EDWINA LINGWOODOCK: There's going to be re-enactments of when the first ship came in to the Moreton Bay area. We had church services. There's going to be a march that we're having on Saturday 17 August, and we're going to be putting our families names up there and saying 'We will remember them'. We've also had festivals, showing different DVDs to the public, really just out of cultural awareness. My cousin who's the secretary of the Secretariat, she's married to a Solomon Islander and they go into the schools to do workshops. And out of 200 high schools students who were asked, do they know anything of the history, only 1 knew a little bit about the history. And that's a real shame, because there is a connection with the indigenous. We've all been lumped in with the indigenous people of Australia, and not recognised until the Year 2000 in Queensland that we were a distinct culture and not a part of the Torres Strait Islanders. People get that mixed up. And I don't mean that in a nasty way, that's just saying people don't know the difference between a Torres Strait Islander who is from the Torres Strait Islands and the Australian South Sea Islanders who are from Vanuatu, Solomons and the other Pacific islands.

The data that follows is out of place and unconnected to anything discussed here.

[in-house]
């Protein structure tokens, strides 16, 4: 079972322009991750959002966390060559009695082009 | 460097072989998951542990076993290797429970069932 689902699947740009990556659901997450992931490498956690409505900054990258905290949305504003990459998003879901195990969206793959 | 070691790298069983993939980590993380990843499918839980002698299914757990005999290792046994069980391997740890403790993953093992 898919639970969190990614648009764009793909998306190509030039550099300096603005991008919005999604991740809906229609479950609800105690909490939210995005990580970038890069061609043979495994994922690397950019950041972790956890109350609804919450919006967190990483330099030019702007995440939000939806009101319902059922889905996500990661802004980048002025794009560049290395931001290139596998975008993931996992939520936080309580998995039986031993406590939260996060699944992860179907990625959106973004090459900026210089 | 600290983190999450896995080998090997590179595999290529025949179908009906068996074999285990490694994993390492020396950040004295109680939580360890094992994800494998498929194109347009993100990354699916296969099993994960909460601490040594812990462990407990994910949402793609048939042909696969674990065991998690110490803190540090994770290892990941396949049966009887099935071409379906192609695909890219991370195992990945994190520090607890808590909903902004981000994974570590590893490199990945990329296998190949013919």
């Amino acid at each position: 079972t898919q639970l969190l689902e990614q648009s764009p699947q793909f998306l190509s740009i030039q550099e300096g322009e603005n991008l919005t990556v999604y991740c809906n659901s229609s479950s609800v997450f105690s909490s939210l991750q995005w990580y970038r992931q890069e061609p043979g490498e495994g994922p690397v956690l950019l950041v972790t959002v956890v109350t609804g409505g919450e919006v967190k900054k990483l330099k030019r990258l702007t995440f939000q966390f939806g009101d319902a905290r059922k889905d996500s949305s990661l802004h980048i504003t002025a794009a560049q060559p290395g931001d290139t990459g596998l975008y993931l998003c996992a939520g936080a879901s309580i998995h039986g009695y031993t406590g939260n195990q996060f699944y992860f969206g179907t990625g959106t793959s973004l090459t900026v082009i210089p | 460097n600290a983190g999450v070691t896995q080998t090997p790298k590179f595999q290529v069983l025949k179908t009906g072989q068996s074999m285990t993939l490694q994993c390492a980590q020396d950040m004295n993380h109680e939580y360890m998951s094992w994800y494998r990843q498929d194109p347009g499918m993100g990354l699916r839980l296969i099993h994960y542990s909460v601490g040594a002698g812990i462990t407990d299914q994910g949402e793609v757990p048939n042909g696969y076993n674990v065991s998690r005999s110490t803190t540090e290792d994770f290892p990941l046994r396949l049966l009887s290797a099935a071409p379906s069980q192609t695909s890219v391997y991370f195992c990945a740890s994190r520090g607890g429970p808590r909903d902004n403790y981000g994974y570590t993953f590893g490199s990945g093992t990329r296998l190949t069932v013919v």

DON WISEMAN: In terms of raising awareness, we're a little way into August now, so have you...?
EDWINA LINGWOODOCK: In our church, we're an Australian Christian Ministry church. Our church has about 4,000 in it. Not even some of our pastors knew the history. So it wasn't until we held a service there that they were aware. Some of our pastors knew because of the ones who had ministered up and down the coast of Queensland, but I'd say the majority don't know the history. So that was more or less as a cultural awareness activity, as well. And then the next one we had was the screening of DVDs about Australian South Sea Islanders. And then we're also doing Islanders telling their stories, Australian South Sea Islanders telling their stories at the Brisbane City Square library on Thursday. And some other organisations are having the raising of the flag.
DON WISEMAN: What is the flag for the South Sea I slanders?